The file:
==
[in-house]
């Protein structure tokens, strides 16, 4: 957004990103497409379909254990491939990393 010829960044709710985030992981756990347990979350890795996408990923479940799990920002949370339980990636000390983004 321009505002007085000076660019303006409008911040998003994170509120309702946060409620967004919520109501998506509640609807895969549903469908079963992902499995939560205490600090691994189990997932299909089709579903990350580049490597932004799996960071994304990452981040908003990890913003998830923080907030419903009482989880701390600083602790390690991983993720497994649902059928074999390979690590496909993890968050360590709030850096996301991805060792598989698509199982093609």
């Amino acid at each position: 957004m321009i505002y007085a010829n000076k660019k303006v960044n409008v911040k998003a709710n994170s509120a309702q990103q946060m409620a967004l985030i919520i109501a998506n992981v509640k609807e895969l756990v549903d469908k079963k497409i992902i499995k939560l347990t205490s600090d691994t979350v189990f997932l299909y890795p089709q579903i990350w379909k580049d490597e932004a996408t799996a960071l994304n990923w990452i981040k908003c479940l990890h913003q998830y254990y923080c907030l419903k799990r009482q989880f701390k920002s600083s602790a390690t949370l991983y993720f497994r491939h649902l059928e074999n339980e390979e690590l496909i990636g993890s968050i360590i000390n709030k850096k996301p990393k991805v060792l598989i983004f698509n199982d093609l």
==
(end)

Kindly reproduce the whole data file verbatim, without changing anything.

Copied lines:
[in-house]
């Protein structure tokens, strides 16, 4: 957004990103497409379909254990491939990393 010829960044709710985030992981756990347990979350890795996408990923479940799990920002949370339980990636000390983004 321009505002007085000076660019303006409008911040998003994170509120309702946060409620967004919520109501998506509640609807895969549903469908079963992902499995939560205490600090691994189990997932299909089709579903990350580049490597932004799996960071994304990452981040908003990890913003998830923080907030419903009482989880701390600083602790390690991983993720497994649902059928074999390979690590496909993890968050360590709030850096996301991805060792598989698509199982093609």
């Amino acid at each position: 957004m321009i505002y007085a010829n000076k660019k303006v960044n409008v911040k998003a709710n994170s509120a309702q990103q946060m409620a967004l985030i919520i109501a998506n992981v509640k609807e895969l756990v549903d469908k079963k497409i992902i499995k939560l347990t205490s600090d691994t979350v189990f997932l299909y890795p089709q579903i990350w379909k580049d490597e932004a996408t799996a960071l994304n990923w990452i981040k908003c479940l990890h913003q998830y254990y923080c907030l419903k799990r009482q989880f701390k920002s600083s602790a390690t949370l991983y993720f497994r491939h649902l059928e074999n339980e390979e690590l496909i990636g993890s968050i360590i000390n709030k850096k996301p990393k991805v060792l598989i983004f698509n199982d093609l």